We are happy to report on the success of the EuroSys’22 artifact evaluation process, the second in EuroSys history. Once again, accepted papers could apply for ACM badges certifying that their artifacts are available to the public, that their code is functional for others to use, and that their results can be reproduced with their artifacts.
The committee received 33 artifact submissions and awarded 33 “Artifacts Available” badges, 73% of the 45 papers; 27 “Artifacts Functional” badges, 60%; and 20 “Results Reproduced” badges, 44%. This is a considerable improvement over EuroSys’21 when those percentages were 55%, 47%, and 37% respectively. Not all artifacts applied for the functional and reproduced badges.
The 65 evaluators in the committee wrote 116 reviews and ~1,000 comments, totaling ~120,000 words. We aimed for 4 reviews per artifact except for those which only applied for the “Artifacts Available” badge, and 2 reviews per evaluator at most. Committee members self-nominated via a public form. They came from 54 different affiliations, mostly universities in Northern America, Europe, and Asia; and a small fraction from industry.
To further evaluate the artifact evaluation process this year, we asked authors of submitted artifacts, authors who did not submit artifacts, and evaluators for anonymous feedback. We summarize these results as well as our own observations.
The evaluation consisted of five phases: (1) authors submitted their artifact and documentation, (2) evaluators bid for artifacts, (3) a “kick the tires” preparatory phase, (4) the full evaluation, and (5) discussion to reach consensus among the evaluators.
Authors could submit their artifacts as either a link to a repository or a file, though in the end everyone used a public repository. We also asked them to provide an “Artifact Appendix” detailing the relationship between paper and artifacts using a detailed template.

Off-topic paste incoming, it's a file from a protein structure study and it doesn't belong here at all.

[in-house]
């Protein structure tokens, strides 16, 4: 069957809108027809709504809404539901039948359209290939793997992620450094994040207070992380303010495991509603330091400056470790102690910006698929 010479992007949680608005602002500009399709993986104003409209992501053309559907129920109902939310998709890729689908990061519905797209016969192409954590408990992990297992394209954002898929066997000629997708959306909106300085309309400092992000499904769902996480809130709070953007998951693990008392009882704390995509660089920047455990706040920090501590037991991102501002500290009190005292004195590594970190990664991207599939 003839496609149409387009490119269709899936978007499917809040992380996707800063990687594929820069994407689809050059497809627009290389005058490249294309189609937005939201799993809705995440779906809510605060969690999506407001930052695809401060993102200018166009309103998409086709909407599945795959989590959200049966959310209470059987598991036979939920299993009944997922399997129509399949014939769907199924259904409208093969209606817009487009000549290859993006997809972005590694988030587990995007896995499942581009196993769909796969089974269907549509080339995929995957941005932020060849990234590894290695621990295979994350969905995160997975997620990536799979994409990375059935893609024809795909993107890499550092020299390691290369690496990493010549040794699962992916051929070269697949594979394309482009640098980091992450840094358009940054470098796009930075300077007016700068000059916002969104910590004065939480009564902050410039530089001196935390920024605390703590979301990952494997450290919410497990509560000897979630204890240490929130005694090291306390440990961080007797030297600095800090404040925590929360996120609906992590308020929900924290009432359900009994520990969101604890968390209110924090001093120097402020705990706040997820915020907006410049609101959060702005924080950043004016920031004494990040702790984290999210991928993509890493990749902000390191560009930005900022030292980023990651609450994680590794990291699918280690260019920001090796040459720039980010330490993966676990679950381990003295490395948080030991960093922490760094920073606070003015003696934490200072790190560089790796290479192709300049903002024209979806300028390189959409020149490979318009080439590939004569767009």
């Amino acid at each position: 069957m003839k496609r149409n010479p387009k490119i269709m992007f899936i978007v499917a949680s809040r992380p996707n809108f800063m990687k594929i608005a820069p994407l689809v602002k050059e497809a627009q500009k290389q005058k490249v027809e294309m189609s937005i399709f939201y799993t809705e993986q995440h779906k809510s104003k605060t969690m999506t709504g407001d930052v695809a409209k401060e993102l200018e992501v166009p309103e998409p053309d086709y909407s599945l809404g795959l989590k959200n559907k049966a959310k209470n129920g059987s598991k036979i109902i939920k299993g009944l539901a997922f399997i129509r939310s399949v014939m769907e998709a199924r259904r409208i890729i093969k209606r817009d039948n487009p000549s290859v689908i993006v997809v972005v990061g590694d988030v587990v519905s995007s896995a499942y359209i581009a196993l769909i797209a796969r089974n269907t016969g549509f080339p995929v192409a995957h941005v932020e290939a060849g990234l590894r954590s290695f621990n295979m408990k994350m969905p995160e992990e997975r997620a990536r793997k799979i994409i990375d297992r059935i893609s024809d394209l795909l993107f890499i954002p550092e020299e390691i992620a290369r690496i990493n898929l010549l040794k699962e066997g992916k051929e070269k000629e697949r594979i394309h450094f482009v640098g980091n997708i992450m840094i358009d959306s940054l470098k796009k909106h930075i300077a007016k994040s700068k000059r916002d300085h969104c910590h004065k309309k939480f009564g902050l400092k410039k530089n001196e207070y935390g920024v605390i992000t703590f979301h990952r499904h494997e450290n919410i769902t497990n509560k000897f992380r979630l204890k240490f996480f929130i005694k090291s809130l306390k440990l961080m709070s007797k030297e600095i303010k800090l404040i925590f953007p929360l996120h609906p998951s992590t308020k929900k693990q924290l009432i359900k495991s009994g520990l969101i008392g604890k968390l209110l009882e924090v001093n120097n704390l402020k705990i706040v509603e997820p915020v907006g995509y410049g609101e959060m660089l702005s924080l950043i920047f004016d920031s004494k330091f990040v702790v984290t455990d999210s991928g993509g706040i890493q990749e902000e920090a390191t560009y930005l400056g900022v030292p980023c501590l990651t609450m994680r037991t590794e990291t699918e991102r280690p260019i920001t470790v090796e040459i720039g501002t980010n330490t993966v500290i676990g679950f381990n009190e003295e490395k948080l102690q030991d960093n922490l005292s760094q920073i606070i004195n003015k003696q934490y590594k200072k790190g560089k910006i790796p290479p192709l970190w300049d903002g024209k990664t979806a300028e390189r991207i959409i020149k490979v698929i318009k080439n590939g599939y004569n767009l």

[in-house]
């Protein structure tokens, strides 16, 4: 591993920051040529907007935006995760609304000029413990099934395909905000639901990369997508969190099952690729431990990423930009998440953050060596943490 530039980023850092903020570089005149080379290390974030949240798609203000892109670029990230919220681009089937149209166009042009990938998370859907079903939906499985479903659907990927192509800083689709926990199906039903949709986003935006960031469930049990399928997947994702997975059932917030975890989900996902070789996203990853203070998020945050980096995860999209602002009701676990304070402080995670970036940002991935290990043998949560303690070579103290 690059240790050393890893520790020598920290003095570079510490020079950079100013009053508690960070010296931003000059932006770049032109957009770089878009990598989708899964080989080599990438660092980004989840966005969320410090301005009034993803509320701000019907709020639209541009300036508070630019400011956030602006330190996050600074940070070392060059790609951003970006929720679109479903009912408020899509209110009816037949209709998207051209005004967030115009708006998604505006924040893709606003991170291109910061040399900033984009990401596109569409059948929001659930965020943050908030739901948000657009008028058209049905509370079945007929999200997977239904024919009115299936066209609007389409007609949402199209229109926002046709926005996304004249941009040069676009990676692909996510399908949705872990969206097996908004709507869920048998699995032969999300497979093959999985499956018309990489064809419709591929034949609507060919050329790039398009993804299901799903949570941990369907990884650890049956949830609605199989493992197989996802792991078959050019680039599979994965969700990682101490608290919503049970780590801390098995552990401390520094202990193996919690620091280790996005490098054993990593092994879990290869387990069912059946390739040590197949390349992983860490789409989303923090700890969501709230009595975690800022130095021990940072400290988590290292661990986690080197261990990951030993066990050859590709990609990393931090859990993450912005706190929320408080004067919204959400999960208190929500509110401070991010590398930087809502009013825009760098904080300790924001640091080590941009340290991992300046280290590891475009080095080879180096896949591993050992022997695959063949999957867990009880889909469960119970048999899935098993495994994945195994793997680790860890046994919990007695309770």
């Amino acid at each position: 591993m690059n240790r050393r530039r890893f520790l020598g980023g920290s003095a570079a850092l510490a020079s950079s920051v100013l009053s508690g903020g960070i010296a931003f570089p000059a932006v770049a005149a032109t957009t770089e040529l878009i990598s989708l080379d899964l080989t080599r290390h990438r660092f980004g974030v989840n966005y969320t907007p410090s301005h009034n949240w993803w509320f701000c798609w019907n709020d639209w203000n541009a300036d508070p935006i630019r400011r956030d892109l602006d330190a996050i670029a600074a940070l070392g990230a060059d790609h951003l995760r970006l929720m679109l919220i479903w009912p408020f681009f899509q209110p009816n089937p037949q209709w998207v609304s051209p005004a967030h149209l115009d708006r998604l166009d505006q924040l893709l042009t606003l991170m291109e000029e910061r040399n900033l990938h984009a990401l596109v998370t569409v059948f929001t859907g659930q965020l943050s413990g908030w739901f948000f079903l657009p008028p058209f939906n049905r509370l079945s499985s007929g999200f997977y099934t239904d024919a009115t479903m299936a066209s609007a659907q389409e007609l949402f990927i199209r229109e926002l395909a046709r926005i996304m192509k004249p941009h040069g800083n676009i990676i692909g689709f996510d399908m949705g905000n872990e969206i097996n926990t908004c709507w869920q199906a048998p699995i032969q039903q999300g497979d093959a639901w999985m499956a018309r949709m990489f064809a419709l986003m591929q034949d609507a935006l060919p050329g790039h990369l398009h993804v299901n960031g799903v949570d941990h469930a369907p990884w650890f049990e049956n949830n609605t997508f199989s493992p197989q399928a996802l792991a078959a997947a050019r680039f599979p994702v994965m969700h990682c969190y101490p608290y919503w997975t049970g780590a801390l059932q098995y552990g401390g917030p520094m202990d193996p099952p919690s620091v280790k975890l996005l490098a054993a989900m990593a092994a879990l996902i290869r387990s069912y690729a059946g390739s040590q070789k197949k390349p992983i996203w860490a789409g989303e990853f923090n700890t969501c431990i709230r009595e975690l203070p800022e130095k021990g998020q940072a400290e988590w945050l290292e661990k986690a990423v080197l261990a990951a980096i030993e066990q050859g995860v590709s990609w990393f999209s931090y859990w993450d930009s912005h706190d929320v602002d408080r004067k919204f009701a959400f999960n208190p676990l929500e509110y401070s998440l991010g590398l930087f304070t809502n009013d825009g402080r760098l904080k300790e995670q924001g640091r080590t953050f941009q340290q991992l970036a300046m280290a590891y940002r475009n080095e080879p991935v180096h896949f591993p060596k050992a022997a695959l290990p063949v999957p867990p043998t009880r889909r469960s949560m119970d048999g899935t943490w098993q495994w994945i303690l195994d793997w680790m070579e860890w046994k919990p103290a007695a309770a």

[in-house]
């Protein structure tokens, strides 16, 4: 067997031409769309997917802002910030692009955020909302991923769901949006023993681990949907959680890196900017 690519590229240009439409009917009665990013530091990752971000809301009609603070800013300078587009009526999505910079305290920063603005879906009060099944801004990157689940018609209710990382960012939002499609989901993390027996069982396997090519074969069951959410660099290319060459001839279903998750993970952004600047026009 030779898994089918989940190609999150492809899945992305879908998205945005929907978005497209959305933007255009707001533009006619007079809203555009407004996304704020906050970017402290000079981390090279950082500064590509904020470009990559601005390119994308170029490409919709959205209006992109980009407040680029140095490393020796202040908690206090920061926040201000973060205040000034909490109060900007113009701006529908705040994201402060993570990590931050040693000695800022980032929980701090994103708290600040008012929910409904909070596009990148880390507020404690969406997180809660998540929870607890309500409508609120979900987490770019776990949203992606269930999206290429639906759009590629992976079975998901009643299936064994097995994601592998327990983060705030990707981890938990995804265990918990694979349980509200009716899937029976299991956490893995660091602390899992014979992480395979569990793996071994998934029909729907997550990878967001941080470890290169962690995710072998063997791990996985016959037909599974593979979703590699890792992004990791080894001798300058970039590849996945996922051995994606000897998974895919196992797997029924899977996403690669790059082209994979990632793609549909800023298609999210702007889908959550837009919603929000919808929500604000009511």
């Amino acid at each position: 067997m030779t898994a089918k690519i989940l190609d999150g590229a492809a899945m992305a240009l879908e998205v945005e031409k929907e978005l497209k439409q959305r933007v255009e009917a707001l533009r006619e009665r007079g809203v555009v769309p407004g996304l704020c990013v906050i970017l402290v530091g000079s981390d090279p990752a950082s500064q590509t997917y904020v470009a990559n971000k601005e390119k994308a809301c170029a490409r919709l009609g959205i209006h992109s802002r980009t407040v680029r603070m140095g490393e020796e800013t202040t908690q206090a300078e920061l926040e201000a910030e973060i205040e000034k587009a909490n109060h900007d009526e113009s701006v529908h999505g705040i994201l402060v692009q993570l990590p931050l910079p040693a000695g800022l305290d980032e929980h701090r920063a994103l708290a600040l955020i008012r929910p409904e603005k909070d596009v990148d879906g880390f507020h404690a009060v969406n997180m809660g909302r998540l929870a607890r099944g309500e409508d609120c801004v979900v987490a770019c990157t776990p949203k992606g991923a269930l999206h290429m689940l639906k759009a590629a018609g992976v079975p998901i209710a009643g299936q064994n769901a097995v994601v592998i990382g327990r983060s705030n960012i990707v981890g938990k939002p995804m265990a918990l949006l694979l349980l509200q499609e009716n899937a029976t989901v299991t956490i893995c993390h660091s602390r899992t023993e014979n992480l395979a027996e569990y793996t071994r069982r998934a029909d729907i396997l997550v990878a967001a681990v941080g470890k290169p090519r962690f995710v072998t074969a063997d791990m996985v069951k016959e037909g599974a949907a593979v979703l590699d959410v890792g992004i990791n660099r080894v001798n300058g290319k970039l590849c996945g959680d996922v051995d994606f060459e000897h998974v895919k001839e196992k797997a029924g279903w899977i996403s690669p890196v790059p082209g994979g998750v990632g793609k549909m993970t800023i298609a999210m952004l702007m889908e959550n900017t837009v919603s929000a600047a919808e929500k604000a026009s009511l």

We provided a guide document about the workflow to evaluators. First, evaluators bid for artifacts they had expertise in with the goal of improving review quality. Next came a preparatory phase where evaluators ensured that they could access the artifacts and that they had the necessary hardware and software for the evaluation. For some artifacts, evaluators also received a list of claims that the Technical Program Committee summarized for the corresponding papers, to help evaluate whether artifacts reproduced the main claims of their paper. In the preliminary phase, we also asked evaluators to plan the rest of the evaluation, such as a schedule for access to shared hardware if necessary.
Evaluators could evaluate the submitted artifacts on their machine, the Chameleon and CloudLab academic clouds, or the authors’ machines. Many authors chose to provide access to their hardware, especially for artifacts that needed non-standard hardware such as persistent memory.
The full evaluation phase was the bulk of the overall evaluation and asked evaluators to review their assigned artifacts for all badges requested by the artifact authors. Evaluators used single-blind conversation with authors through HotCRP to resolve issues that arose. Authors were allowed and encouraged to improve their artifact during the evaluation period, such as fixing bugs and adding documentation. Evaluators updated their reviews in consequence. At the end of the evaluation phase, we assigned one discussion lead per artifact to resolve possible disagreements regarding which badges should be awarded and write a public summary of the reviews.
Artifact evaluation was overall a positive experience. In several instances evaluation improved both the paper and the artifact, thanks to evaluators finding areas for improvement such as minor bugs and documentation clarifications. Authors had time to fix these for the camera-ready paper versions.
This year, we provided detailed checklists for the badges, a first for a systems conference, with the goal of helping both authors and evaluators. Feedback from the evaluators was very positive, with many calling them “helpful” and one “a major advancement” compared to previous artifact evaluations.
According to feedback from authors and evaluators, the instructions in the call for artifacts and call for evaluators were clear. Since they are on sysartifacts.github.io, the website for artifact evaluation in systems, we hope that they can be reused by future conferences, not only EuroSys. In particular, the badge checklists made evaluation easier according to evaluators, as mentioned above. Most reviews used our suggested template of indicating which of the checklist elements were met, partially met, or unmet.